William Clarke Finds Giving Up the Good Life Really Not So Bad
It was on March 20 that 45-year-old blues man William Clarke got a message from God.
Clarke collapsed during a sound check for a performance in Indianapolis. Clarke says it was his good job of ignoring a list of health problems that did him in. Heading that list, he found out later, was congestive heart disease.
Too much of the “good life” had caught up with the blues harmonica man. After a week in the hospital, Clarke has worked to cut down on all that good stuff that got him into trouble in the first place.
“I haven’t felt this good in years,” he says. “I’ve lost 60 pounds and I try to eat the right stuff, but it’s hard ‘cause I like Mexican food and soul food.”
And less than six months later, Clarke, who’s playing at the Classroom on Friday, is out gigging again, which translates to about 250 dates a year.
Clarke discovered the blues through an early interest in the Rolling Stones and other British blues-rock bands. As a teenager, the Inglewood native would go to blues clubs in Watts to hear masters such as T-Bone Walker, Eddie “Cleanhead” Vinson, Big Joe Turner, Lowell Fulson and Big Mama Thornton.
By the late 1960s, Clarke, who started out playing guitar, was working and studying the harmonica with Chicagoans Shakey Jake Harris and George “Harmonica” Smith. Smith became Clarke’s mentor and friend. They worked together for almost six years, until Smith’s death in 1983.
Clarke has made eight albums, the first five were self-produced on minuscule budgets, and the last three have been on Alligator Records of Chicago.
Those albums have received rave reviews from Billboard, Downbeat, Living Blues, the Chicago Tribune, the Washington Post and other publications. His ninth and latest album, “The Hard Way,” will be released by Alligator later this month. A release party is scheduled at the House of Blues in Hollywood.
Clarke’s harmonica and vocal style mixes Chicago blues with West Coast swing with touches of bebop jazz. He fronts a band with two guitars, upright bass and drums.
Unlike many blues players who use a standard diatonic harmonica, Clarke uses a chromatic harmonica. Diatonic harmonicas, the ones that most people play, such as a Hohner Marine band or blues harp, only have the notes of the major scale of a particular key, while chromatic harmonicas have a button that allows Clarke to play sharp and flat notes, giving him all the notes of the chromatic scale to work with.
Clarke says he’s developed a technique on the chromatic harmonica in which he plays octaves of the same note, blocking the notes in between with his tongue.
“It gets a real big sound,” he says. “And I’m into playing real jazzy things with sharps and flats.”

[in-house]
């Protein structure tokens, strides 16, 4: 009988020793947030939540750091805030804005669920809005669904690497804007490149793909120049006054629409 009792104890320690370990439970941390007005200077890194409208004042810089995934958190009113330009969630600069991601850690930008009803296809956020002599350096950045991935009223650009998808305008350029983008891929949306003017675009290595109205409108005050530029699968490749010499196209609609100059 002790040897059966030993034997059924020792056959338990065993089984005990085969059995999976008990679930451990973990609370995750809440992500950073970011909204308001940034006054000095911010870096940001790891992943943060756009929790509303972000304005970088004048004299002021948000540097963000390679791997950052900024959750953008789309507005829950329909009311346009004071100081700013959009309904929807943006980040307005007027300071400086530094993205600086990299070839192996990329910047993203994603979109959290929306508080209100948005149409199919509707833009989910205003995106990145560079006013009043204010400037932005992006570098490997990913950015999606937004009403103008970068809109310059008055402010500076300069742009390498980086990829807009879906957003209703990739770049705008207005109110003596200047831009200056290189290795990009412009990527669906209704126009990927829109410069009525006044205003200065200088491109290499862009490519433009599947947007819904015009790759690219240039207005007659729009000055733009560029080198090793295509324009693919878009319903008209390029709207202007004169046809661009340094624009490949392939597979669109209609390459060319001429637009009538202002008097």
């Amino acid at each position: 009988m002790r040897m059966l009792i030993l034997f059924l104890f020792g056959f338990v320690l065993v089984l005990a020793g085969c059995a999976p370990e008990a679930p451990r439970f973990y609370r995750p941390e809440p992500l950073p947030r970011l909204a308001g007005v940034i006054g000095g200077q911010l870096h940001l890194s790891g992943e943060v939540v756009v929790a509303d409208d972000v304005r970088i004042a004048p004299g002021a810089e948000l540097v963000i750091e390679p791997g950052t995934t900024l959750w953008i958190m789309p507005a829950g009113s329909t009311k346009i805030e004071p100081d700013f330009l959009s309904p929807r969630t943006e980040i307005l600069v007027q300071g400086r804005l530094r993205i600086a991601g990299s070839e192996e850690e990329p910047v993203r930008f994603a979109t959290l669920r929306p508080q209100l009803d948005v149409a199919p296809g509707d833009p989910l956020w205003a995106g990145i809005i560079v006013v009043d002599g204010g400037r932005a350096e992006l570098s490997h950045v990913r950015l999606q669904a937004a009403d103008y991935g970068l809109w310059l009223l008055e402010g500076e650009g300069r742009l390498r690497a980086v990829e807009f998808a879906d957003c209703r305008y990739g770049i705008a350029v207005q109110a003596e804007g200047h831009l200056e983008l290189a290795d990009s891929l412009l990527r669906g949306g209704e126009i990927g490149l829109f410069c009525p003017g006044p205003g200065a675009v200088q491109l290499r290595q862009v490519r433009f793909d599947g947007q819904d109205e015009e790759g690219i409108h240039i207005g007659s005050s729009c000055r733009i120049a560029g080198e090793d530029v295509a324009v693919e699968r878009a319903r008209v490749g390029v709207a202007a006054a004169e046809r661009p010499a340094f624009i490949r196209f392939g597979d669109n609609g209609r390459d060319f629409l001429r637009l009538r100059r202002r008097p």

Besides his Chicago and West Coast influences, Clarke says he draws inspiration from a number of organ and tenor-sax jazz bands that flourished in the Philadelphia area in the 1960s.
“It’s not far-out jazz, it’s foot-tapping music, something you can snap your fingers to,” Clarke says. “They swing real hard, like I do, but with the organ and the tenor sax out front.
“It seems to keep the dancers happy.”
* William Clarke plays Friday at the Classroom, 8333 Tampa Ave., Northridge. No cover. Call (818) 885-0250.
From the ‘Where Are They Now’ Department: For over five years, Tom Ianniello ran the Iguana Cafe in North Hollywood. Opening in 1989, the funky little coffeehouse was one of the first of many Valley cafes to come.
Unlike many of the later places, the Iguana’s emphasis was always on the music, poetry and other performances it presented, rather than its Mocha Kona French Roast. The storefront club developed an identity among regulars as the People’s Democratic Republic of Iguanaland, the world’s smallest theme park.
The Iguana closed a year ago this month. So what’s Ianniello up to these days?
For one, he’s publishing a catalog of independent releases, acting as a mail-order distributor for artists who lack the entrepreneurial skills to sell their own products. Included in the catalog are CDs, cassettes, videos, books and almost anything else.
“I’m getting records from all over the place--Finland, Haiti,” Ianniello says. “It’s still small, but it’s growing pretty good.”
There are also some golden oldies--books by Jack Kerouac, Charles Bukowski, Wanda Coleman and others.
And the catalog features a two-CD set of the last night at the Iguana--July 30, 1995. Titled “The Last Dance,” it features some 400 audience members plus 20 artists doing 30 tracks of material--all recorded direct-to-digital.
“It’s an audio documentary of that evening,” Ianniello says.
Ianniello also runs open mike nights at a couple of Los Angeles places, including one at Portrait of a Bookstore in Toluca Lake.
Billed as a production of the People’s Democratic Republic of Iguanaland Government in Exile, the open night started last Sunday and will continue every Sunday. Sign-ups are at 4:30 p.m.
Ianniello, who in addition to his other activities is a singer-songwriter, is slated to be playing his own stuff July 25 at Portrait of a Bookstore.
* Open mike at 5 p.m. Sundays at Portrait of a Bookstore, 10144 Riverside Drive, Toluca Lake. No cover. Call (818) 505-0930.
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